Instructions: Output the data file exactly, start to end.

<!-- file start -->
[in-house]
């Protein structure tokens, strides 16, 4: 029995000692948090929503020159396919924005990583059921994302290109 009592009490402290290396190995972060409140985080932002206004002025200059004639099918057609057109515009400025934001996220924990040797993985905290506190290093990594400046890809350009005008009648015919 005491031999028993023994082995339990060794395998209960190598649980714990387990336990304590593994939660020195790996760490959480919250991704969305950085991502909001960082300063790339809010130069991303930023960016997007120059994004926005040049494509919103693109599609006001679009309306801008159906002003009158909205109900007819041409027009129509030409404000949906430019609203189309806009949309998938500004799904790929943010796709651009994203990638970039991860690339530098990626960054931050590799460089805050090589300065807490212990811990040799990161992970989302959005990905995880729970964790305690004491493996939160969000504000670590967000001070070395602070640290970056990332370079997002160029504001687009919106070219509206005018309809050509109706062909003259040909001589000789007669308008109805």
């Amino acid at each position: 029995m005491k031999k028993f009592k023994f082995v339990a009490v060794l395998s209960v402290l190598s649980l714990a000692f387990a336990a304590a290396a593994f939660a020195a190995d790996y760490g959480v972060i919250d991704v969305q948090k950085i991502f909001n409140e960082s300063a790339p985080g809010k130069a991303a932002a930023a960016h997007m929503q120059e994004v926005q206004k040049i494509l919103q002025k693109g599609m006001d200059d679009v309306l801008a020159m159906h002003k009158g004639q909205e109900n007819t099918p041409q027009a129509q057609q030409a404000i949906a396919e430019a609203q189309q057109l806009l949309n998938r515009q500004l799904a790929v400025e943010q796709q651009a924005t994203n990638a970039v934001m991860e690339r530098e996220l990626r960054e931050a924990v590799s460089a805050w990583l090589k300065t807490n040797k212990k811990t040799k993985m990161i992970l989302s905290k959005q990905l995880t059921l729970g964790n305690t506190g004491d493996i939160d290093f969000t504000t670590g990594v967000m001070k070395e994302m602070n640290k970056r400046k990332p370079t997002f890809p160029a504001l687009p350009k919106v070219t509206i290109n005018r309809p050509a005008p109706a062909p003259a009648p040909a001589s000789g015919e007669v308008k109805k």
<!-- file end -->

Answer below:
[in-house]
């Protein structure tokens, strides 16, 4: 029995000692948090929503020159396919924005990583059921994302290109 009592009490402290290396190995972060409140985080932002206004002025200059004639099918057609057109515009400025934001996220924990040797993985905290506190290093990594400046890809350009005008009648015919 005491031999028993023994082995339990060794395998209960190598649980714990387990336990304590593994939660020195790996760490959480919250991704969305950085991502909001960082300063790339809010130069991303930023960016997007120059994004926005040049494509919103693109599609006001679009309306801008159906002003009158909205109900007819041409027009129509030409404000949906430019609203189309806009949309998938500004799904790929943010796709651009994203990638970039991860690339530098990626960054931050590799460089805050090589300065807490212990811990040799990161992970989302959005990905995880729970964790305690004491493996939160969000504000670590967000001070070395602070640290970056990332370079997002160029504001687009919106070219509206005018309809050509109706062909003259040909001589000789007669308008109805």
């Amino acid at each position: 029995m005491k031999k028993f009592k023994f082995v339990a009490v060794l395998s209960v402290l190598s649980l714990a000692f387990a336990a304590a290396a593994f939660a020195a190995d790996y760490g959480v972060i919250d991704v969305q948090k950085i991502f909001n409140e960082s300063a790339p985080g809010k130069a991303a932002a930023a960016h997007m929503q120059e994004v926005q206004k040049i494509l919103q002025k693109g599609m006001d200059d679009v309306l801008a020159m159906h002003k009158g004639q909205e109900n007819t099918p041409q027009a129509q057609q030409a404000i949906a396919e430019a609203q189309q057109l806009l949309n998938r515009q500004l799904a790929v400025e943010q796709q651009a924005t994203n990638a970039v934001m991860e690339r530098e996220l990626r960054e931050a924990v590799s460089a805050w990583l090589k300065t807490n040797k212990k811990t040799k993985m990161i992970l989302s905290k959005q990905l995880t059921l729970g964790n305690t506190g004491d493996i939160d290093f969000t504000t670590g990594v967000m001070k070395e994302m602070n640290k970056r400046k990332p370079t997002f890809p160029a504001l687009p350009k919106v070219t509206i290109n005018r309809p050509a005008p109706a062909p003259a009648p040909a001589s000789g015919e007669v308008k109805k």